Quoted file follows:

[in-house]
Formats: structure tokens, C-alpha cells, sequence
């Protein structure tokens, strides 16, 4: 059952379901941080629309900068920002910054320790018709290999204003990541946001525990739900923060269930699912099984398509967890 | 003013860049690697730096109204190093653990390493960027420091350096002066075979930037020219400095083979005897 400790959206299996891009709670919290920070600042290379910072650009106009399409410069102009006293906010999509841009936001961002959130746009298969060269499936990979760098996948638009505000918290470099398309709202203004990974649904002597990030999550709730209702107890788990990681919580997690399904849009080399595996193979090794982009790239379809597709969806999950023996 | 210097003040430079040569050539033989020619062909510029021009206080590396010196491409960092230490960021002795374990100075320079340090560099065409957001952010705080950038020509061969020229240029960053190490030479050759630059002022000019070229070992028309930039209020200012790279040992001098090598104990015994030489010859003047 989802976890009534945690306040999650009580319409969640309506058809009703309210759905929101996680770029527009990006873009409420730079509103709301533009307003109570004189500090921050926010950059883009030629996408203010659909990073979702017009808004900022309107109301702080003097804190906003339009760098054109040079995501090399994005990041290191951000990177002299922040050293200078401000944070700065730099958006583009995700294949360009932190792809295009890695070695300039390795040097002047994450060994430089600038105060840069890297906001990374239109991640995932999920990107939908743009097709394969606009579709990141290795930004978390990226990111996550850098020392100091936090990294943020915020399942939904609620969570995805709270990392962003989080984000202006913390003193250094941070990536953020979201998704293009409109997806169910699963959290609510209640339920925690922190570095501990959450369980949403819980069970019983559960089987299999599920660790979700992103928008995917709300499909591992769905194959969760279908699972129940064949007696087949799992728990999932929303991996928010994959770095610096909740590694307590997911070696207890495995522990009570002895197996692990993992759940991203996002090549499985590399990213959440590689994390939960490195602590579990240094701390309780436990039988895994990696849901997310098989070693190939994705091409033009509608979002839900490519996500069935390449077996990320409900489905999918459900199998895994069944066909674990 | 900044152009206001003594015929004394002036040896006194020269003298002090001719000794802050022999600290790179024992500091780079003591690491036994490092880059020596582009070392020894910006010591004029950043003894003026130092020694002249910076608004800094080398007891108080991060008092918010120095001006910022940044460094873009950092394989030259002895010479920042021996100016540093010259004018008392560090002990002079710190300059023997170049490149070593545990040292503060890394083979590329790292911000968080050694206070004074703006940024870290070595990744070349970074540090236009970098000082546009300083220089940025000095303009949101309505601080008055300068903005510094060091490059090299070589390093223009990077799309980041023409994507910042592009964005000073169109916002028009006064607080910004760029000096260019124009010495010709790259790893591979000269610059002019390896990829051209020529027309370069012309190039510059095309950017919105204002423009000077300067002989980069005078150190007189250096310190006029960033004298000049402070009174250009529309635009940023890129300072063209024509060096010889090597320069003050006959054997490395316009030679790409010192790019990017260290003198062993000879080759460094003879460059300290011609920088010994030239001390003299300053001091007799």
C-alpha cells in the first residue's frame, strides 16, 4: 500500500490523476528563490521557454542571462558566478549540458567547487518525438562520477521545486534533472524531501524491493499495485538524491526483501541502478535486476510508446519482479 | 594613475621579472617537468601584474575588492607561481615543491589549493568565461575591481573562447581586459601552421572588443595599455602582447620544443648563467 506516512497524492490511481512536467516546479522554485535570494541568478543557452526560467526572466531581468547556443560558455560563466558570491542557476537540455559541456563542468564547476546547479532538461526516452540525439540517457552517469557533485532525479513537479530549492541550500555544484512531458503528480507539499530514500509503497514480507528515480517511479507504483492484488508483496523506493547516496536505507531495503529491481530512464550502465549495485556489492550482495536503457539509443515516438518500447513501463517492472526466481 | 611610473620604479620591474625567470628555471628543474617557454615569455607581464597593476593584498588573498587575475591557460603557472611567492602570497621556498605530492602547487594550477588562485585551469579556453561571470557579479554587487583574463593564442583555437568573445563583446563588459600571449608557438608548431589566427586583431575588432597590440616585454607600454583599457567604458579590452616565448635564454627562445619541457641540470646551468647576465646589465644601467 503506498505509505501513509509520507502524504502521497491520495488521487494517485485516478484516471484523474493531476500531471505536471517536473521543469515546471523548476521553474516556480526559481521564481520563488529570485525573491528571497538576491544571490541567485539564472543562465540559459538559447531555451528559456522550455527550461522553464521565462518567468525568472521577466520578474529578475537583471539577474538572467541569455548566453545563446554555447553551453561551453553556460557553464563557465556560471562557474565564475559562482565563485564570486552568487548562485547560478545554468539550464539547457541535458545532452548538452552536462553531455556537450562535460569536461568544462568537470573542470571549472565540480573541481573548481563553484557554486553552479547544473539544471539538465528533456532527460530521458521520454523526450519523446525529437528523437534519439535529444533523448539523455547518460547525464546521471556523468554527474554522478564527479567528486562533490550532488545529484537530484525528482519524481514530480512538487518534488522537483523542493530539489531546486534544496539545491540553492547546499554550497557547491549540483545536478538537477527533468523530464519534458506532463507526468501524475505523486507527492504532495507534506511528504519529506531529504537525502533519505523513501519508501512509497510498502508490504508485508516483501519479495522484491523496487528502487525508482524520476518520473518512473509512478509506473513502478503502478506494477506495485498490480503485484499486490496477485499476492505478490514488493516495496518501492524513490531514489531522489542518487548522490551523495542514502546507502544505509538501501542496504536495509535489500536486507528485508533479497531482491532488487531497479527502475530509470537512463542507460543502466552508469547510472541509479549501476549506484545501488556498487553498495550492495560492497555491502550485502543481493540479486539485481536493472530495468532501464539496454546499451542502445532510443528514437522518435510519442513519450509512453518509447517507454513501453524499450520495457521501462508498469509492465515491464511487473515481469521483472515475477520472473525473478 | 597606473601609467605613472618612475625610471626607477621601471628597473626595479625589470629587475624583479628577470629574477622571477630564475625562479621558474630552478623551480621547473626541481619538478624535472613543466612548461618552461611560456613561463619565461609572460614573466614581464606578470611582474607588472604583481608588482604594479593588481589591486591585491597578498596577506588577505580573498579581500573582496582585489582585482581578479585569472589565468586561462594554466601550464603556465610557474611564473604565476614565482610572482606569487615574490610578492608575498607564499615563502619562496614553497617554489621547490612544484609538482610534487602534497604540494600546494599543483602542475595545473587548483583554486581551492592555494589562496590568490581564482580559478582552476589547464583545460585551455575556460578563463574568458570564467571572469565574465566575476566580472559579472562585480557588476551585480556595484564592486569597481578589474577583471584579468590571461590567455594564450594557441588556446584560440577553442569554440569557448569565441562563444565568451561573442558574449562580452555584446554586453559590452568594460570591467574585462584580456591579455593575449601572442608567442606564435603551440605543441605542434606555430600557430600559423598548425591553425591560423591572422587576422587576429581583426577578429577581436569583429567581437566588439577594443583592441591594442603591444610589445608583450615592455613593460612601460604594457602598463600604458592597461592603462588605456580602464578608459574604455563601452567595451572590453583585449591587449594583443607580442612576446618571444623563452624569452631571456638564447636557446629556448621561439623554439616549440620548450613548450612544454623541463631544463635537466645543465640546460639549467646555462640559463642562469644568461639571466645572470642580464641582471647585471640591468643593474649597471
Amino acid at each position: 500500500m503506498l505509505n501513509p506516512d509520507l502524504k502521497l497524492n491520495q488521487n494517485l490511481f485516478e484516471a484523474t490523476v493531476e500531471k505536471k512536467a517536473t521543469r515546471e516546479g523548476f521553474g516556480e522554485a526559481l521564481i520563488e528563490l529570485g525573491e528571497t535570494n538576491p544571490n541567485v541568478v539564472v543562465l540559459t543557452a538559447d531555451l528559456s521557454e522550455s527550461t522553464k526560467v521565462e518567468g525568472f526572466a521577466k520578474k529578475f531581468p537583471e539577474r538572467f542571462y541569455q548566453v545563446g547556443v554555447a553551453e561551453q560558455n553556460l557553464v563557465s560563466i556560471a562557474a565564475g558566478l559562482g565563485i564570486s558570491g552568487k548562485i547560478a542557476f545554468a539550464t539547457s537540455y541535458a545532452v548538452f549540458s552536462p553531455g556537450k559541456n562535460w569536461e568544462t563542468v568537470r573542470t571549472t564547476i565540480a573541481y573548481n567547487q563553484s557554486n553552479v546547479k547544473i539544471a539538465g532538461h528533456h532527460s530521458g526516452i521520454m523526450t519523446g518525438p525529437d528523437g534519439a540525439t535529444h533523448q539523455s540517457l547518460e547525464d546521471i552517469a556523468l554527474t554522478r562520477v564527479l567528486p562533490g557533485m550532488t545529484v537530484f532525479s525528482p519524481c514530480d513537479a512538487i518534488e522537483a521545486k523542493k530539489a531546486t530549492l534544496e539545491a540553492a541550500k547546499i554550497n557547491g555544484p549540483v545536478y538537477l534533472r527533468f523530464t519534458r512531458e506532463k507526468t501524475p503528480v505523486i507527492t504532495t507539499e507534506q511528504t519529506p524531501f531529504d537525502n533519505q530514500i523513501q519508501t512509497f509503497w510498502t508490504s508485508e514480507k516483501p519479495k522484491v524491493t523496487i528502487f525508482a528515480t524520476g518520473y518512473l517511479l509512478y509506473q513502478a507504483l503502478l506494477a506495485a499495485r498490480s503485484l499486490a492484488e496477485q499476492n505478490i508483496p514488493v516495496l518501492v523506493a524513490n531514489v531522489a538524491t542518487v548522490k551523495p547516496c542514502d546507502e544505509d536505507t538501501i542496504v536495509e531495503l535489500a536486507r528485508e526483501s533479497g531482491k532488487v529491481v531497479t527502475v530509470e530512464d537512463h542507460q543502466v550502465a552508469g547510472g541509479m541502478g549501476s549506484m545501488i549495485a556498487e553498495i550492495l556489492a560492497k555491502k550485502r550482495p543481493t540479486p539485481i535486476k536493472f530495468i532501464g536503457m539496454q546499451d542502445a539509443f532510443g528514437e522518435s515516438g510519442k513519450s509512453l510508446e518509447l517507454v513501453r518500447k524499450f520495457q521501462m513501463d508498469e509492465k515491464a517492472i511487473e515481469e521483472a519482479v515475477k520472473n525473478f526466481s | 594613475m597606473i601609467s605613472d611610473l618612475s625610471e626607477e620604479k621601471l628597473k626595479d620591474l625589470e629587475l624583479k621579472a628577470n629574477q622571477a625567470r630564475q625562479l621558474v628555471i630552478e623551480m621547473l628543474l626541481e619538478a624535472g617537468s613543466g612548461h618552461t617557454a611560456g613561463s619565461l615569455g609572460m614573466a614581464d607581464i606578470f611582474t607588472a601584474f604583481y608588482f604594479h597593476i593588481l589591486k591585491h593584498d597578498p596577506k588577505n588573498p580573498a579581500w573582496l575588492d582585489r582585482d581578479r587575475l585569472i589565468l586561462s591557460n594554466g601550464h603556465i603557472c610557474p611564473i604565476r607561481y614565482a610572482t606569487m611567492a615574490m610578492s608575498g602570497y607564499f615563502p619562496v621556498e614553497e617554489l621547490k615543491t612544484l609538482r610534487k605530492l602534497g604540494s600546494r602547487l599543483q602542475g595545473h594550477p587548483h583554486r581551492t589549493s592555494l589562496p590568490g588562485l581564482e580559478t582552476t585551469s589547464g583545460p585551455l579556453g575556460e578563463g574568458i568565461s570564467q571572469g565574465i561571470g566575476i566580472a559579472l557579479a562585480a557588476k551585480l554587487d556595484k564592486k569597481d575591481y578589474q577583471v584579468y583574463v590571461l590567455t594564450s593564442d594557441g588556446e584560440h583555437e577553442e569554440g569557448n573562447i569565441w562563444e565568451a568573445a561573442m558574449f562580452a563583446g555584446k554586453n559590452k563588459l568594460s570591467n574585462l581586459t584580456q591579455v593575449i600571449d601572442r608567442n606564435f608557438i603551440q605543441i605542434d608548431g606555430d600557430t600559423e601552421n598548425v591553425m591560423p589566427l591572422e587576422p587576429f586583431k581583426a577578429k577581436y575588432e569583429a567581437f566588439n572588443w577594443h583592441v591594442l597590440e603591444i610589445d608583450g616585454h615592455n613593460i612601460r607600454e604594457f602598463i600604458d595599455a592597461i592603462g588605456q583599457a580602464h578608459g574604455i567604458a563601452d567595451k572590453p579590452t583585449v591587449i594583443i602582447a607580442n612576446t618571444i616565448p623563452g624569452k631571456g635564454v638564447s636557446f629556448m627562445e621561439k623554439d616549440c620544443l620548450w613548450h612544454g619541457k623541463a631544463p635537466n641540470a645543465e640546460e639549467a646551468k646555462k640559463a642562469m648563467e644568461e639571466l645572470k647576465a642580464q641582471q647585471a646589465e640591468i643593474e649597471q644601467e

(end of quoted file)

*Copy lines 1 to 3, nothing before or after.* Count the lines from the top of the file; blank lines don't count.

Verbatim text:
[in-house]
Formats: structure tokens, C-alpha cells, sequence
């Protein structure tokens, strides 16, 4: 059952379901941080629309900068920002910054320790018709290999204003990541946001525990739900923060269930699912099984398509967890 | 003013860049690697730096109204190093653990390493960027420091350096002066075979930037020219400095083979005897 400790959206299996891009709670919290920070600042290379910072650009106009399409410069102009006293906010999509841009936001961002959130746009298969060269499936990979760098996948638009505000918290470099398309709202203004990974649904002597990030999550709730209702107890788990990681919580997690399904849009080399595996193979090794982009790239379809597709969806999950023996 | 210097003040430079040569050539033989020619062909510029021009206080590396010196491409960092230490960021002795374990100075320079340090560099065409957001952010705080950038020509061969020229240029960053190490030479050759630059002022000019070229070992028309930039209020200012790279040992001098090598104990015994030489010859003047 989802976890009534945690306040999650009580319409969640309506058809009703309210759905929101996680770029527009990006873009409420730079509103709301533009307003109570004189500090921050926010950059883009030629996408203010659909990073979702017009808004900022309107109301702080003097804190906003339009760098054109040079995501090399994005990041290191951000990177002299922040050293200078401000944070700065730099958006583009995700294949360009932190792809295009890695070695300039390795040097002047994450060994430089600038105060840069890297906001990374239109991640995932999920990107939908743009097709394969606009579709990141290795930004978390990226990111996550850098020392100091936090990294943020915020399942939904609620969570995805709270990392962003989080984000202006913390003193250094941070990536953020979201998704293009409109997806169910699963959290609510209640339920925690922190570095501990959450369980949403819980069970019983559960089987299999599920660790979700992103928008995917709300499909591992769905194959969760279908699972129940064949007696087949799992728990999932929303991996928010994959770095610096909740590694307590997911070696207890495995522990009570002895197996692990993992759940991203996002090549499985590399990213959440590689994390939960490195602590579990240094701390309780436990039988895994990696849901997310098989070693190939994705091409033009509608979002839900490519996500069935390449077996990320409900489905999918459900199998895994069944066909674990 | 900044152009206001003594015929004394002036040896006194020269003298002090001719000794802050022999600290790179024992500091780079003591690491036994490092880059020596582009070392020894910006010591004029950043003894003026130092020694002249910076608004800094080398007891108080991060008092918010120095001006910022940044460094873009950092394989030259002895010479920042021996100016540093010259004018008392560090002990002079710190300059023997170049490149070593545990040292503060890394083979590329790292911000968080050694206070004074703006940024870290070595990744070349970074540090236009970098000082546009300083220089940025000095303009949101309505601080008055300068903005510094060091490059090299070589390093223009990077799309980041023409994507910042592009964005000073169109916002028009006064607080910004760029000096260019124009010495010709790259790893591979000269610059002019390896990829051209020529027309370069012309190039510059095309950017919105204002423009000077300067002989980069005078150190007189250096310190006029960033004298000049402070009174250009529309635009940023890129300072063209024509060096010889090597320069003050006959054997490395316009030679790409010192790019990017260290003198062993000879080759460094003879460059300290011609920088010994030239001390003299300053001091007799």